I am currently reading a survey paper on the multiplicative weight update meta-algorithm. I am not quite sure what they mean by "meta-algorithm". Is it simply a general algorithm that can be used for different purposes?

I couldn't find any exact definition for this term, though I have found examples of meta-algorithms such as Boosting in machine learning.


2 Answers 2


I interpret it as meaning "algorithmic technique". It's a general framework that can be used to solve a number of problems.

Don't worry too much about the meaning of that phrase. It's not something with an accepted definition, and you don't need to understand it to gain the value from that survey paper; it's just a passing phrase. Instead, focus on understanding the ideas and technical results in the survey paper.

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    $\begingroup$ You know, for a field built on the ruthless exactness demanded by the machines we code, when it comes to communicating with fellow humans we're really, really bad at it. $\endgroup$
    – corsiKa
    Apr 16, 2019 at 4:13
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    $\begingroup$ @corsiKa The implementer of humans followed Postel's principle (well half of it...) which makes it hard to tell when ambiguous or erroneous input is processed incorrectly. If communication with humans demanded ruthless exactness and had clear feedback of failure, I'm sure communication would be much more precise. However, Postel's principle leads to a need to maintain bug-compatibility so we can't expect it to be fixed in a future version. More seriously, I don't think computer scientists are particularly worse than average on this front. $\endgroup$ Apr 16, 2019 at 6:15

The term "meta-algorithm" has a fairly well-accepted meaning in the context of learning theory, which is the field of research from which multiplicative weights originates.

Specifically, a meta-algorithm, in the context of learning theory, is an algorithm that decides how to take a set of other (typically, though not necessarily non-meta) "algorithms" (which might be as dumb as a constant output, for example), and constructs a new algorithm out of those, often by combining or weighting the outputs of the component algorithms. (Don't take this to be a canonical definition though.) Typically those component algorithms are viewed as black-boxes taking input and producing their output, with the inner workings hidden/irrelevant.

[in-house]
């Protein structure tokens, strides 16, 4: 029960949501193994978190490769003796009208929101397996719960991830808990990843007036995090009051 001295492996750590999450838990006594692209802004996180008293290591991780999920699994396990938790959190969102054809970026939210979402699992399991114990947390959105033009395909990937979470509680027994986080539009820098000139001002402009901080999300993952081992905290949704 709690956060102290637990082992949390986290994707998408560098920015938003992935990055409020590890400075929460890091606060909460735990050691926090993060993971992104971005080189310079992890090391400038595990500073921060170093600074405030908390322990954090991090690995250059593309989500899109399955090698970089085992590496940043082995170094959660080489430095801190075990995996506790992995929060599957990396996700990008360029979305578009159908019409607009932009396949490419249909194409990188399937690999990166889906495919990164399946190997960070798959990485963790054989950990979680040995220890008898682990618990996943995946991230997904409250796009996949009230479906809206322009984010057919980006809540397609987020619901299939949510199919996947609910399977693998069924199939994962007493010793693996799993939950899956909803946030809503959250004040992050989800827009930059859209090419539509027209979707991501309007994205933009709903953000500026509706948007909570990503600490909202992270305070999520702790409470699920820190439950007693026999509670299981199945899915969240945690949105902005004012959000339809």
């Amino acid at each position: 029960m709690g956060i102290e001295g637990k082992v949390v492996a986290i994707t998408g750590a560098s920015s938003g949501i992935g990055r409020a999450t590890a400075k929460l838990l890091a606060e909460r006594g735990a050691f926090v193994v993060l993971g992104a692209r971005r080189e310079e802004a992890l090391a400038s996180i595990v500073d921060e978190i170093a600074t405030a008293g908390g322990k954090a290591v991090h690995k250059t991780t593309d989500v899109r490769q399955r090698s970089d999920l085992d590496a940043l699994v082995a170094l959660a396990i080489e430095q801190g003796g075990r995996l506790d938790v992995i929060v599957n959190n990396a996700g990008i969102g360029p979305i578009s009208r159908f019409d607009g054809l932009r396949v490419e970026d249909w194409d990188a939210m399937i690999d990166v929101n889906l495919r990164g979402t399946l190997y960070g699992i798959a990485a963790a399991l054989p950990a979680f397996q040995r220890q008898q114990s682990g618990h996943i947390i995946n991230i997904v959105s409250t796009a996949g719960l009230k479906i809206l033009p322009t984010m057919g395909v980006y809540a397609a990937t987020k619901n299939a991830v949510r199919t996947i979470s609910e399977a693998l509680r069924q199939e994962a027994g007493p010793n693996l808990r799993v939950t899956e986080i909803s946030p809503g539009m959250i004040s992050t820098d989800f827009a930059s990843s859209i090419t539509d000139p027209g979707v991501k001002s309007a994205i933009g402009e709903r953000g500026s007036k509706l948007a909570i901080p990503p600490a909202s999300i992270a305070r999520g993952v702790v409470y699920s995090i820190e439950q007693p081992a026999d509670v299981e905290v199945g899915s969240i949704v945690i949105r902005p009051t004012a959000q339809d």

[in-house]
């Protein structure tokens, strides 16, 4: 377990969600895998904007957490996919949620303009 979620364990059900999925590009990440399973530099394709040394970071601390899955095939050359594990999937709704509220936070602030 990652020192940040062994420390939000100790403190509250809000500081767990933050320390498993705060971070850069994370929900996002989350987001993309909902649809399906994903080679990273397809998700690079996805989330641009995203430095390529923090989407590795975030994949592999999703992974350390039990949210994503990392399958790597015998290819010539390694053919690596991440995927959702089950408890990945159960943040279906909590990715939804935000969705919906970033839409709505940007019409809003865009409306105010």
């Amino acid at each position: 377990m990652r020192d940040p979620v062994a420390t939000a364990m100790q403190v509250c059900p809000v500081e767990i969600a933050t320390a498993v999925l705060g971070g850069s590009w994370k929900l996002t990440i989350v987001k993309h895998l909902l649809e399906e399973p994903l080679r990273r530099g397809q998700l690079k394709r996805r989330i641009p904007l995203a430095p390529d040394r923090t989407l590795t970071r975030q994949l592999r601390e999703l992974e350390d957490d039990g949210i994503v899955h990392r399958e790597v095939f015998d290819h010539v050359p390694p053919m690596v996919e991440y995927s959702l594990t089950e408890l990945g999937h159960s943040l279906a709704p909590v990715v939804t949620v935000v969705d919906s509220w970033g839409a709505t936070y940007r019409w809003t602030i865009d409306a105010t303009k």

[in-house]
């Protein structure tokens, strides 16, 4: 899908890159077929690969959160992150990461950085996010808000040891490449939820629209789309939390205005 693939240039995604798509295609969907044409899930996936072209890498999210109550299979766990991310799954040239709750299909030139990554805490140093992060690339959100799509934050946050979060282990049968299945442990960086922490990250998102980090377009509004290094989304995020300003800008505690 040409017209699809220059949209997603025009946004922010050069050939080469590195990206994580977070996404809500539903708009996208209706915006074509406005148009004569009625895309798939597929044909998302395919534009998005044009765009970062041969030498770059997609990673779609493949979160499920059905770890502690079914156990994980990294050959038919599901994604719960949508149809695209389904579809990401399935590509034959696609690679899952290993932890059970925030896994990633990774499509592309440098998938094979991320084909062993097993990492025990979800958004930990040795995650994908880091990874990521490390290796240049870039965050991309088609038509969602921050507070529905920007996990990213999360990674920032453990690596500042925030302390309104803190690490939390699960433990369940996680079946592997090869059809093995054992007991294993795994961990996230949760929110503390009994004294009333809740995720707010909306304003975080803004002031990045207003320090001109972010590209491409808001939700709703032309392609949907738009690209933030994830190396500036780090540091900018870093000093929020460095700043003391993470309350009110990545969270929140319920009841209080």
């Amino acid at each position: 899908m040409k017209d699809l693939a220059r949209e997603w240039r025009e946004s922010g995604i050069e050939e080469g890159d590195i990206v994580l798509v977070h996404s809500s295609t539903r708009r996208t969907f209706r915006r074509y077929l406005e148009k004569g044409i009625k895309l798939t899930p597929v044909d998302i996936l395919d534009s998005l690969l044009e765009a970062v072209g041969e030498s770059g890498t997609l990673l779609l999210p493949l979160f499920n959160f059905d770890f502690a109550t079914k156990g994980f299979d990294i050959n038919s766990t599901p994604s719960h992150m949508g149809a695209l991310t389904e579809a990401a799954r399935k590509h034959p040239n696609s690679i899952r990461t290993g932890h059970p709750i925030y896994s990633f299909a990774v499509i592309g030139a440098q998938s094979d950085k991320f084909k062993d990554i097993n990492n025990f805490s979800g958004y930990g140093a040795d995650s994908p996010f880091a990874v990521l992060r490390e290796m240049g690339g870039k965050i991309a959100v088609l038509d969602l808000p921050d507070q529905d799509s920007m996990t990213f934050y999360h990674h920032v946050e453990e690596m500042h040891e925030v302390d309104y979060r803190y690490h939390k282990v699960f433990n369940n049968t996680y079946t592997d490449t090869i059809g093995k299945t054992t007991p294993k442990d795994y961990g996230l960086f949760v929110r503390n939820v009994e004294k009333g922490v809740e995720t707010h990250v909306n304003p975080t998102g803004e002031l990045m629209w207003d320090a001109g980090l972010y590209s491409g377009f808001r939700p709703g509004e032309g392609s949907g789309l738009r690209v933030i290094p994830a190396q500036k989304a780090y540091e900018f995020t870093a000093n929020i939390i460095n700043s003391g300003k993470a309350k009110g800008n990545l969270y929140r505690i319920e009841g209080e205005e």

There are a number of examples of meta-algorithms. The referenced Multiplicative Weighting algorithm is one example. A particularly simple example is majority voting for an ensemble of binary classifiers: Suppose you have a bunch of binary classification algorithms, and you don't know how to pick a good one. You can just compute them all, and let them vote. Voting in this case is the meta-algorithm. Of course, this may not work very well, and you might want to do something like weighted voting, where the weight somehow scales with observed performance.

Just a few examples of meta-algorithms that I can think of at the moment:

  • multiplicative weights
  • weighted majority
  • boosting
  • bagging
  • ensemble averaging, voting
  • "Follow the Leader"

As always, you can find examples that blur the line between meta and not meta. For example, K-nearest neighbors could be considered a weighted voting/averaging of component algorithms, where every potential neighbor (i.e. the labeled points in the dataset) is its own component algorithm, having a constant output, and the weighting is a function of distance from the algorithm input.


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